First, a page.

Figure 2. Auger-spectra obtained from the sample surface of overcooled super-pure 7N+ gallium melt: a) spectrum recorded after ~ 3 min soaking in air at room temperature; b) spectrum of the same surface area recorded after removal of surface layer ~ 20 Å thickness by 3 keV energy argon ions etching.

Thereby, the experimentally determined (by us) fact, that Ga2O oxide skin thickness (~ 20 Å) formed during first minute contact with the atmosphere on the surface of overcooled super-pure L-Ga practically coincides to the concentratedly delaminated subsurface layer ~ 15 Å thickness (also experimentally determined [35]), induced by surface tension of liquid gallium, gives us reason to explain the above observed peculiarities on the TG curves and conclude that the initial stage of oxide formation on the overcooled super-pure liquid gallium surface upon contact with the atmosphere includes penetration of oxygen atoms generated from the dissociative adsorption of oxygen molecules into the concentratedly delaminated subsurface layer of ~ 15 Å thickness and its transformation (practically instantly) into the same thickness skin of Ga2O oxide. The further growth of the mentioned oxide skin thickness, such as continuous nanoshell of equal thickness on the whole surface of the melt, while raising the temperature up to 100 °C (or isothermal delaying on the room temperature during a long time) takes place too slowly with linear kinetics because of the barrier properties of the Ga2O oxide skin formed during the initial stage toward the penetration of oxygen atoms into the following concentratedly delaminated subcutaneous (subskin) layers. It is obvious that oxidation process (thickness growth of oxide skin) will practically stop after some time by the joint action of the following two factors: first – by decrease of oxygen atoms penetration toward the separator border of oxide skin and melt along with oxide thickness growth and second – by decrease of the following layer thickness of subcutaneous concentrative delamination, conditioned by reduction of surface tension force, because of the primary (~ 20 Å) oxide film formation, which is lyophilic toward the melt. The linear kinetic of the oxidation process using the described mechanism is so slow that continuous oxide film thickness generated over the entire surface of super-pure (≥ 6N+) gallium during few days delay on ~ 30 °C temperature in the atmospheric conditions does not exceed ~ 50 nm. The fact that rolling of the certain spheroidal mass (~ 20 g) of gallium melt, encapsulated in the mentioned film, on a flat teflon surface did not cause oxide skin cracking (splitting), was indicating that the described oxide skin is elastic. Formation of a skin crack is possible by mechanical shear on the surface or melt shocking.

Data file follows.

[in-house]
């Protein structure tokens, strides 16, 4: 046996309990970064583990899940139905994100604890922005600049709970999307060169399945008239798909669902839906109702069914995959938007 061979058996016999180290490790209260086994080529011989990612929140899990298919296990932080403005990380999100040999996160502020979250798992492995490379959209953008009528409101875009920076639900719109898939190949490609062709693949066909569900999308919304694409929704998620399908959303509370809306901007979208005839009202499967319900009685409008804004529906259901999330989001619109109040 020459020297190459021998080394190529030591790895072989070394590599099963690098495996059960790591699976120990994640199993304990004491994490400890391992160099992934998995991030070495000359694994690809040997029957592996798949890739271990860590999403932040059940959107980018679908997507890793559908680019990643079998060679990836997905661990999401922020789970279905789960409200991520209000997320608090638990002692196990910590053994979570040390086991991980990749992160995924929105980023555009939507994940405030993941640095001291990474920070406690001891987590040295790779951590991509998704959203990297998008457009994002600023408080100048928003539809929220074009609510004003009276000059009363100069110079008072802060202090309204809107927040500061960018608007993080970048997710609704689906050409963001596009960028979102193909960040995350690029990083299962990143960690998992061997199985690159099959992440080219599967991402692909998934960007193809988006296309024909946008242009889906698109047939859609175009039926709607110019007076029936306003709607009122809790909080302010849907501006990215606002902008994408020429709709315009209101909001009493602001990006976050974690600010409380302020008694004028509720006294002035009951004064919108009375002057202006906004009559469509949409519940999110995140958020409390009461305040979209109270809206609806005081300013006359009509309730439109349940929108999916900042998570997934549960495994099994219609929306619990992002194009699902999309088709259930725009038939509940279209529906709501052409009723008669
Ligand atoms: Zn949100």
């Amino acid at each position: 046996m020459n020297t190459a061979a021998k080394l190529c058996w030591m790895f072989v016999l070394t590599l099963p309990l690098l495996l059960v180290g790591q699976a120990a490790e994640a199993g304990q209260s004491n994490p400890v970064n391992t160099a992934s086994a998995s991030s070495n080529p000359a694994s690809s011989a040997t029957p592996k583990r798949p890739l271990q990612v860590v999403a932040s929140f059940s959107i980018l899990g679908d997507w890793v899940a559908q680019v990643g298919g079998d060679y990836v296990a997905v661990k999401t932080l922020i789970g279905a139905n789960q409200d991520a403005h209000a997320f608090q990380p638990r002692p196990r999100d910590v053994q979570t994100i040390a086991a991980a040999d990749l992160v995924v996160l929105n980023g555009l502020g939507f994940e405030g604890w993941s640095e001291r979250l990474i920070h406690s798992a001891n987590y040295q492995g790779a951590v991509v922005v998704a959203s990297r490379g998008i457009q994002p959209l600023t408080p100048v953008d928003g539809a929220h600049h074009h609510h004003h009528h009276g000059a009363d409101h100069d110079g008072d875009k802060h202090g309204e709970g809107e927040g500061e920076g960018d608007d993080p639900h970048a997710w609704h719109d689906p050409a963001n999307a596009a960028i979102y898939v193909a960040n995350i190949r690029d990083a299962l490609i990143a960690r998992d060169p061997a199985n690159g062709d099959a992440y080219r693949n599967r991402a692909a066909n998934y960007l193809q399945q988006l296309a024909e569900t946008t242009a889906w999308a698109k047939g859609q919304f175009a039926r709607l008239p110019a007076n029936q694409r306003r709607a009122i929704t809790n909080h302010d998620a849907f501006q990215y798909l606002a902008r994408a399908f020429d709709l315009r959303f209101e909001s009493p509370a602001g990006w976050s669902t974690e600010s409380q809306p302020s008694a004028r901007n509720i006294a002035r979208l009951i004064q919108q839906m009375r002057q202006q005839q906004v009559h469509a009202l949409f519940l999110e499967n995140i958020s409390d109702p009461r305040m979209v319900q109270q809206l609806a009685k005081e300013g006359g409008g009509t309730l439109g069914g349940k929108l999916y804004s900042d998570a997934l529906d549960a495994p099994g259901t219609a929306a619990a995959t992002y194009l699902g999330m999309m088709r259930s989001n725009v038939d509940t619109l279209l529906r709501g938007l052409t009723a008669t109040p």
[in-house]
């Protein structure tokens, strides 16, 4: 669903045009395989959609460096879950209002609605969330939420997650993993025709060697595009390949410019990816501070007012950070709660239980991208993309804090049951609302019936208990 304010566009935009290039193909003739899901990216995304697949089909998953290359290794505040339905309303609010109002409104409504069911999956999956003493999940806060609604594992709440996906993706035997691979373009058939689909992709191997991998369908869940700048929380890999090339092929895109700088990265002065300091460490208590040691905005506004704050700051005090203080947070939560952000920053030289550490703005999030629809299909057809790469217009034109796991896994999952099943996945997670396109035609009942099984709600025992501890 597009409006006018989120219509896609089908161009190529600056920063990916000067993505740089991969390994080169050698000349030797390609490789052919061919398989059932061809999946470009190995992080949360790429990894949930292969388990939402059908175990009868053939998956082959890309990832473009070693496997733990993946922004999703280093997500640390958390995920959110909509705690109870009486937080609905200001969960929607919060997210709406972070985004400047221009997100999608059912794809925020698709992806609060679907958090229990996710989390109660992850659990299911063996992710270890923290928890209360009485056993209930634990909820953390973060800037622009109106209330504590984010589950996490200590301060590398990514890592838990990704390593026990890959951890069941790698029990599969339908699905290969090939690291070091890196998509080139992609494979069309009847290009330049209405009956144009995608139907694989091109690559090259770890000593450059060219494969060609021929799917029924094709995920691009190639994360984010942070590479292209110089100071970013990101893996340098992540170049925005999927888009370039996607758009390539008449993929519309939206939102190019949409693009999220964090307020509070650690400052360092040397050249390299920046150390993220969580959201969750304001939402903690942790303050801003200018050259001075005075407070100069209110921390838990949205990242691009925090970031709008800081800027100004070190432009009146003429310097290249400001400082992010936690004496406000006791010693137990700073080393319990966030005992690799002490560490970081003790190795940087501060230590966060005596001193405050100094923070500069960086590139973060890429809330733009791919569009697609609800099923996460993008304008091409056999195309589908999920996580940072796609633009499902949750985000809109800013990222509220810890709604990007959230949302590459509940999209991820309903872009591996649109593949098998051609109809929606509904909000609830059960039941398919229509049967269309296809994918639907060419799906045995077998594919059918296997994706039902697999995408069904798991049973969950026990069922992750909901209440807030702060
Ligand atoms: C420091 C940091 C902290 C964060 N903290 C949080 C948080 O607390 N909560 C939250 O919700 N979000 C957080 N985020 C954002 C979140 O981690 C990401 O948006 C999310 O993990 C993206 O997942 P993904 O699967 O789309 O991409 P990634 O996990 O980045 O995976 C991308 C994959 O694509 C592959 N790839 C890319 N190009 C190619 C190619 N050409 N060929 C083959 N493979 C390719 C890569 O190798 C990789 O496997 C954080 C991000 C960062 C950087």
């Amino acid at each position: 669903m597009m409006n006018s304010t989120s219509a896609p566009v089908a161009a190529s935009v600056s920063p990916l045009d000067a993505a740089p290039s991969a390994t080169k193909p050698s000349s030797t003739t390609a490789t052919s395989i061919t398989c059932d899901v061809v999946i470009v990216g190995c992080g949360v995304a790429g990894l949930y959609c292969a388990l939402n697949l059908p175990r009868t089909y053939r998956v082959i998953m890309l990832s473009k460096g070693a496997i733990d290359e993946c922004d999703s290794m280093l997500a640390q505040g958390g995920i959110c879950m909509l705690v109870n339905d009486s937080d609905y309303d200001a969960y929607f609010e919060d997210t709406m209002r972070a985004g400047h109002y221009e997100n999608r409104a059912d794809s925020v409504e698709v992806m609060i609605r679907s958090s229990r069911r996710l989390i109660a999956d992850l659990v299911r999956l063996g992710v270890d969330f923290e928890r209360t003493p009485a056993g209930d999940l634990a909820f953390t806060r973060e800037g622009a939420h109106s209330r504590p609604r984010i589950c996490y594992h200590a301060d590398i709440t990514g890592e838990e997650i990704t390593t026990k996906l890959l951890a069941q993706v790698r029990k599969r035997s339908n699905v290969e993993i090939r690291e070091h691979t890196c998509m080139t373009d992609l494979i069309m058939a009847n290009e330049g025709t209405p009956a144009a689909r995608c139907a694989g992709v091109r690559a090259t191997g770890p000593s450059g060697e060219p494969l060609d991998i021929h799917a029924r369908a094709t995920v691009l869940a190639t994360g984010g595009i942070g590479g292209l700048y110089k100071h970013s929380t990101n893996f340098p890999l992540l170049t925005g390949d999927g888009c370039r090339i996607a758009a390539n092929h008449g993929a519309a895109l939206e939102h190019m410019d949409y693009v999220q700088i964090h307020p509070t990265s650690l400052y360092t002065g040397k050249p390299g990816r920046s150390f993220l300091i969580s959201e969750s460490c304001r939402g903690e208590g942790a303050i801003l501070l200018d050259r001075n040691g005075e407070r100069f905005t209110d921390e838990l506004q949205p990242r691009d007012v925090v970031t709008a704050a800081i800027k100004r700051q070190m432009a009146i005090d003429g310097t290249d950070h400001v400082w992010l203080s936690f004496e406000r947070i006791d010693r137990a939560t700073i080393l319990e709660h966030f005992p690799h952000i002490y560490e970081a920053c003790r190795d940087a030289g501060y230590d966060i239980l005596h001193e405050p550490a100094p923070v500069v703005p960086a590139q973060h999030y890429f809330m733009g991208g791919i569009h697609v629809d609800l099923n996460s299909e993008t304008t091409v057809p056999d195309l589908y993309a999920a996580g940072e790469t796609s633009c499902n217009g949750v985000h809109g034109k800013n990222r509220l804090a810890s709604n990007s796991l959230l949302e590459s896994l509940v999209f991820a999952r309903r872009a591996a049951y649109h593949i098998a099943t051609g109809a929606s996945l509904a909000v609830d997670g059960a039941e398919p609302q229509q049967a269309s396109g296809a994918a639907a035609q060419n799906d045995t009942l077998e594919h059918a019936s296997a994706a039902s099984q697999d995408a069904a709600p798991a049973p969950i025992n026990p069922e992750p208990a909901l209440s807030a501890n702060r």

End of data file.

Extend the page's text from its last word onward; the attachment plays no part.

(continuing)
The SEM observation in the area of the oxide skin crack existing on melt surface enabled us to locally investigate in such areas chemical composition on the melt surface free from oxide and on the oxide surface close to the crack. For this, we were recording energy dispersive X-ray spectra (EDX) of secondary radiation from the both mentioned zone with locality ~ 4 µm2. Results of this analysis are given on the Figure 3a, band c. The impurity concentration scattered in the gallium melt is out of the method sensitivity and only gallium peaks are observed on the relevant EDX spectrum (Figure 3b), whilst the number of impurities concentrated in the oxide film, which moved from melt, is clearly sensible and they appear in the corresponding EDX spectrum as distinctly identified peaks (Figure 3c). It should be noted that display of membrane properties of the analogous oxide formed on a liquid gallium surface during photostimulated oxidation process is described in our previous works [8,9] and shown that oxide skin formed on a L-Ga surface, besides the movement o f impurity atoms, implements isotopic separation of the Ga too.

Figure 3. Surface zone of ~ 10 g "drop" of oxidized gallium melt in the oxide skin split (crack) area: a) SEM image; b) EDX spectra obtained from the melt (L-Ga) surface free from oxide (left section on the Figure 3a); c) EDX spectra recorded from the oxide surface (right section on the Figure 3a).

Therefore, in our opinion, consideration of the received results is necessary for anomalies of liquid gallium viscosity and surface tension [10], and for creation of a clear picture of oxide skin existence on a melt surface and the melt’s purity level impact on the skin.

4. Conclusions

The three important conclusions follow from the results of the above mentioned:

First – The initial stage of oxide formation on the overcooled super-pure liquid gallium surface upon contact with the atmosphere includes penetration of oxygen atoms generated from the dissociative adsorption of oxygen molecules into the concentratedly delaminated subsurface layer of ~ 15 Å thickness and its transformation (practically instantly) into the same thickness skin of Ga2O oxide;

Second – The further growth of the mentioned Ga2O oxide skin thickness while raising the oxidation temperature up to 100°C (or isothermal delaying on the room temperature during a long time) takes place too slowly with linear kinetics and the process practically stops after formation of skin thickness ~ 50 nm such as continuous elastic nanoshell of equal thickness on the whole surface of the melt; and

Third – Gallium melt of some mass (10 – 50 g) encapsulated in the given skin naturally generates system of module "melt–membrane–atmosphere", in which extraction of impurity atoms from melt into the reactive membrane is ongoing.


References